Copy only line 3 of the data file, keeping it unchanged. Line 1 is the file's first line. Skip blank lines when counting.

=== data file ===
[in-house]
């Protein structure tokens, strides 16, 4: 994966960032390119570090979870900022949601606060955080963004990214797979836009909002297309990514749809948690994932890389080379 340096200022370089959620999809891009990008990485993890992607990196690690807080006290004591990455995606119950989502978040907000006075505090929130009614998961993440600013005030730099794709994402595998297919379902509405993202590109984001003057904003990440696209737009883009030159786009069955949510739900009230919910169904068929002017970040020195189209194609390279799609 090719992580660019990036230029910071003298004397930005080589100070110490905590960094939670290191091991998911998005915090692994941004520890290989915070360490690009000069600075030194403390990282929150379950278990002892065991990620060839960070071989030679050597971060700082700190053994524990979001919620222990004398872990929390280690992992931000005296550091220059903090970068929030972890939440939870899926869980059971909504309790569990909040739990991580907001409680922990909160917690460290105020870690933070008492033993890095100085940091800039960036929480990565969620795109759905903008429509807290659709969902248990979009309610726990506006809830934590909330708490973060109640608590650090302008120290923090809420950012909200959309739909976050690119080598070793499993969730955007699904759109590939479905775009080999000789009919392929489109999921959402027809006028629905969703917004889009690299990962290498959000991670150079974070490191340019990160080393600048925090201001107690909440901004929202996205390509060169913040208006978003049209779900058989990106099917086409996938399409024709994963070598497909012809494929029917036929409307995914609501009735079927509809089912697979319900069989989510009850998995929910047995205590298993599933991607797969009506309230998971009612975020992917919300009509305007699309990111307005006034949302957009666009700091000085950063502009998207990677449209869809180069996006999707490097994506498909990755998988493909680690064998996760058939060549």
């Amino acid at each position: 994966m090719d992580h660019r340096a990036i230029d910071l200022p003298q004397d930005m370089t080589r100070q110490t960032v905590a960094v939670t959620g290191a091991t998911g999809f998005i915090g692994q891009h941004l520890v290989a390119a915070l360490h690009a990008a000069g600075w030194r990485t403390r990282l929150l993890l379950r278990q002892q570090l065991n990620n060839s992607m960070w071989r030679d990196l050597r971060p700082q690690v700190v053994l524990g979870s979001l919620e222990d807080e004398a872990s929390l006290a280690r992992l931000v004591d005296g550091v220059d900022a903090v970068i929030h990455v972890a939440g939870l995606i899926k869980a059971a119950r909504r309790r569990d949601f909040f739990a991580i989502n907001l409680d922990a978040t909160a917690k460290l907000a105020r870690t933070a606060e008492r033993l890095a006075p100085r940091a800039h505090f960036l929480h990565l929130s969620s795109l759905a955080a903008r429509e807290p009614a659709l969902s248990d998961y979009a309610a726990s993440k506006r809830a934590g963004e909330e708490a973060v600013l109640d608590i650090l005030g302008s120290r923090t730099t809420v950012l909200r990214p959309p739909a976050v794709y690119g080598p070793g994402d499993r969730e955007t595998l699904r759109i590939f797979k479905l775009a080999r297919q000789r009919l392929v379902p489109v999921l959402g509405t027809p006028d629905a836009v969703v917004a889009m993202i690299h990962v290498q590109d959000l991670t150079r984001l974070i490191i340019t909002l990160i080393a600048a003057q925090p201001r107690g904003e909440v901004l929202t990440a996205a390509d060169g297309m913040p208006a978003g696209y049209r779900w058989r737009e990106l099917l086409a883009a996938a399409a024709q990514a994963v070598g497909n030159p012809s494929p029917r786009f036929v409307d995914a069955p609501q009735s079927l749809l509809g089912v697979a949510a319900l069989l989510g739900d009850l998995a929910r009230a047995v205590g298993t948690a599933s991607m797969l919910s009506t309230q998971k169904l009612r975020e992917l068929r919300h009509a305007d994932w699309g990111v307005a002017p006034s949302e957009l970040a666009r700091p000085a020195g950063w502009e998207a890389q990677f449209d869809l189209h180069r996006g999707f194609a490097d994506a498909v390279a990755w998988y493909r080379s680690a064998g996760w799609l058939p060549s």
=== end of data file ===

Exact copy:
């Amino acid at each position: 994966m090719d992580h660019r340096a990036i230029d910071l200022p003298q004397d930005m370089t080589r100070q110490t960032v905590a960094v939670t959620g290191a091991t998911g999809f998005i915090g692994q891009h941004l520890v290989a390119a915070l360490h690009a990008a000069g600075w030194r990485t403390r990282l929150l993890l379950r278990q002892q570090l065991n990620n060839s992607m960070w071989r030679d990196l050597r971060p700082q690690v700190v053994l524990g979870s979001l919620e222990d807080e004398a872990s929390l006290a280690r992992l931000v004591d005296g550091v220059d900022a903090v970068i929030h990455v972890a939440g939870l995606i899926k869980a059971a119950r909504r309790r569990d949601f909040f739990a991580i989502n907001l409680d922990a978040t909160a917690k460290l907000a105020r870690t933070a606060e008492r033993l890095a006075p100085r940091a800039h505090f960036l929480h990565l929130s969620s795109l759905a955080a903008r429509e807290p009614a659709l969902s248990d998961y979009a309610a726990s993440k506006r809830a934590g963004e909330e708490a973060v600013l109640d608590i650090l005030g302008s120290r923090t730099t809420v950012l909200r990214p959309p739909a976050v794709y690119g080598p070793g994402d499993r969730e955007t595998l699904r759109i590939f797979k479905l775009a080999r297919q000789r009919l392929v379902p489109v999921l959402g509405t027809p006028d629905a836009v969703v917004a889009m993202i690299h990962v290498q590109d959000l991670t150079r984001l974070i490191i340019t909002l990160i080393a600048a003057q925090p201001r107690g904003e909440v901004l929202t990440a996205a390509d060169g297309m913040p208006a978003g696209y049209r779900w058989r737009e990106l099917l086409a883009a996938a399409a024709q990514a994963v070598g497909n030159p012809s494929p029917r786009f036929v409307d995914a069955p609501q009735s079927l749809l509809g089912v697979a949510a319900l069989l989510g739900d009850l998995a929910r009230a047995v205590g298993t948690a599933s991607m797969l919910s009506t309230q998971k169904l009612r975020e992917l068929r919300h009509a305007d994932w699309g990111v307005a002017p006034s949302e957009l970040a666009r700091p000085a020195g950063w502009e998207a890389q990677f449209d869809l189209h180069r996006g999707f194609a490097d994506a498909v390279a990755w998988y493909r080379s680690a064998g996760w799609l058939p060549s």